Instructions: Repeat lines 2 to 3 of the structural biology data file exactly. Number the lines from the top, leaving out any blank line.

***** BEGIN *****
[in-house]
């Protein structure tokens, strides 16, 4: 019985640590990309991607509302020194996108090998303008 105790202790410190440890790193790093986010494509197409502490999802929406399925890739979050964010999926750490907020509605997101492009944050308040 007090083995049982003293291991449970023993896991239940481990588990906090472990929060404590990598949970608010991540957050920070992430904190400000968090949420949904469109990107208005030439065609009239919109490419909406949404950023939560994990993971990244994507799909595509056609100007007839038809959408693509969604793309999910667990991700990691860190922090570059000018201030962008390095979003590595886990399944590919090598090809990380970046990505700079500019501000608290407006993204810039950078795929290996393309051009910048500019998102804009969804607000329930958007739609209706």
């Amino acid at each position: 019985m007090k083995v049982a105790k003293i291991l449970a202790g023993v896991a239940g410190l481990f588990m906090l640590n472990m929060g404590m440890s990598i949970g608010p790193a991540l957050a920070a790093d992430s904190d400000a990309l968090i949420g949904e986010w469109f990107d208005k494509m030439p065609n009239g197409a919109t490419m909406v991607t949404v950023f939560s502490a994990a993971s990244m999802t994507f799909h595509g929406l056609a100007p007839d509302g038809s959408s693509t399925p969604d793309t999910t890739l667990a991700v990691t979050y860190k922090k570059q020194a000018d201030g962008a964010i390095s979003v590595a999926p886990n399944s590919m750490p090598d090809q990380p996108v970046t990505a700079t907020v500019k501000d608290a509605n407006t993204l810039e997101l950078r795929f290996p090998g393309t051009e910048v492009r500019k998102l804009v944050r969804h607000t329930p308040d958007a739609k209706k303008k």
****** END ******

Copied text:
């Protein structure tokens, strides 16, 4: 019985640590990309991607509302020194996108090998303008 105790202790410190440890790193790093986010494509197409502490999802929406399925890739979050964010999926750490907020509605997101492009944050308040 007090083995049982003293291991449970023993896991239940481990588990906090472990929060404590990598949970608010991540957050920070992430904190400000968090949420949904469109990107208005030439065609009239919109490419909406949404950023939560994990993971990244994507799909595509056609100007007839038809959408693509969604793309999910667990991700990691860190922090570059000018201030962008390095979003590595886990399944590919090598090809990380970046990505700079500019501000608290407006993204810039950078795929290996393309051009910048500019998102804009969804607000329930958007739609209706």
């Amino acid at each position: 019985m007090k083995v049982a105790k003293i291991l449970a202790g023993v896991a239940g410190l481990f588990m906090l640590n472990m929060g404590m440890s990598i949970g608010p790193a991540l957050a920070a790093d992430s904190d400000a990309l968090i949420g949904e986010w469109f990107d208005k494509m030439p065609n009239g197409a919109t490419m909406v991607t949404v950023f939560s502490a994990a993971s990244m999802t994507f799909h595509g929406l056609a100007p007839d509302g038809s959408s693509t399925p969604d793309t999910t890739l667990a991700v990691t979050y860190k922090k570059q020194a000018d201030g962008a964010i390095s979003v590595a999926p886990n399944s590919m750490p090598d090809q990380p996108v970046t990505a700079t907020v500019k501000d608290a509605n407006t993204l810039e997101l950078r795929f290996p090998g393309t051009e910048v492009r500019k998102l804009v944050r969804h607000t329930p308040d958007a739609k209706k303008k």